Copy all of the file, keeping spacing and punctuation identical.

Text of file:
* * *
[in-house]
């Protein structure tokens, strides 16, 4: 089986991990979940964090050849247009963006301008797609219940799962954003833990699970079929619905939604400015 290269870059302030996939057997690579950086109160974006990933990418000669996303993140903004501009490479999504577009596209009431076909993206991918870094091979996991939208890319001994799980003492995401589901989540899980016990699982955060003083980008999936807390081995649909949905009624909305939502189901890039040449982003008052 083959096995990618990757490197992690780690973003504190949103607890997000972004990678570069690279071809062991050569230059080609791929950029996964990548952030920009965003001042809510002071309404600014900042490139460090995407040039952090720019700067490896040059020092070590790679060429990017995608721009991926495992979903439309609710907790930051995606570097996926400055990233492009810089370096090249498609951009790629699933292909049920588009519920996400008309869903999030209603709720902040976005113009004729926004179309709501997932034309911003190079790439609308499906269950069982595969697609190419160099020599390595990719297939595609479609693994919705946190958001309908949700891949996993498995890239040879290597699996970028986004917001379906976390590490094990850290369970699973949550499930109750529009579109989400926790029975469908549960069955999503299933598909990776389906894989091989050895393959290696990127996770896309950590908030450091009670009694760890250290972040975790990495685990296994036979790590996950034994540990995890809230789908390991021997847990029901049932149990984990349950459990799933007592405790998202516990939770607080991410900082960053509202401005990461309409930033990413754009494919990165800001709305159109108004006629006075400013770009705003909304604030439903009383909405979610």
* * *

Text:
[in-house]
């Protein structure tokens, strides 16, 4: 089986991990979940964090050849247009963006301008797609219940799962954003833990699970079929619905939604400015 290269870059302030996939057997690579950086109160974006990933990418000669996303993140903004501009490479999504577009596209009431076909993206991918870094091979996991939208890319001994799980003492995401589901989540899980016990699982955060003083980008999936807390081995649909949905009624909305939502189901890039040449982003008052 083959096995990618990757490197992690780690973003504190949103607890997000972004990678570069690279071809062991050569230059080609791929950029996964990548952030920009965003001042809510002071309404600014900042490139460090995407040039952090720019700067490896040059020092070590790679060429990017995608721009991926495992979903439309609710907790930051995606570097996926400055990233492009810089370096090249498609951009790629699933292909049920588009519920996400008309869903999030209603709720902040976005113009004729926004179309709501997932034309911003190079790439609308499906269950069982595969697609190419160099020599390595990719297939595609479609693994919705946190958001309908949700891949996993498995890239040879290597699996970028986004917001379906976390590490094990850290369970699973949550499930109750529009579109989400926790029975469908549960069955999503299933598909990776389906894989091989050895393959290696990127996770896309950590908030450091009670009694760890250290972040975790990495685990296994036979790590996950034994540990995890809230789908390991021997847990029901049932149990984990349950459990799933007592405790998202516990939770607080991410900082960053509202401005990461309409930033990413754009494919990165800001709305159109108004006629006075400013770009705003909304604030439903009383909405979610």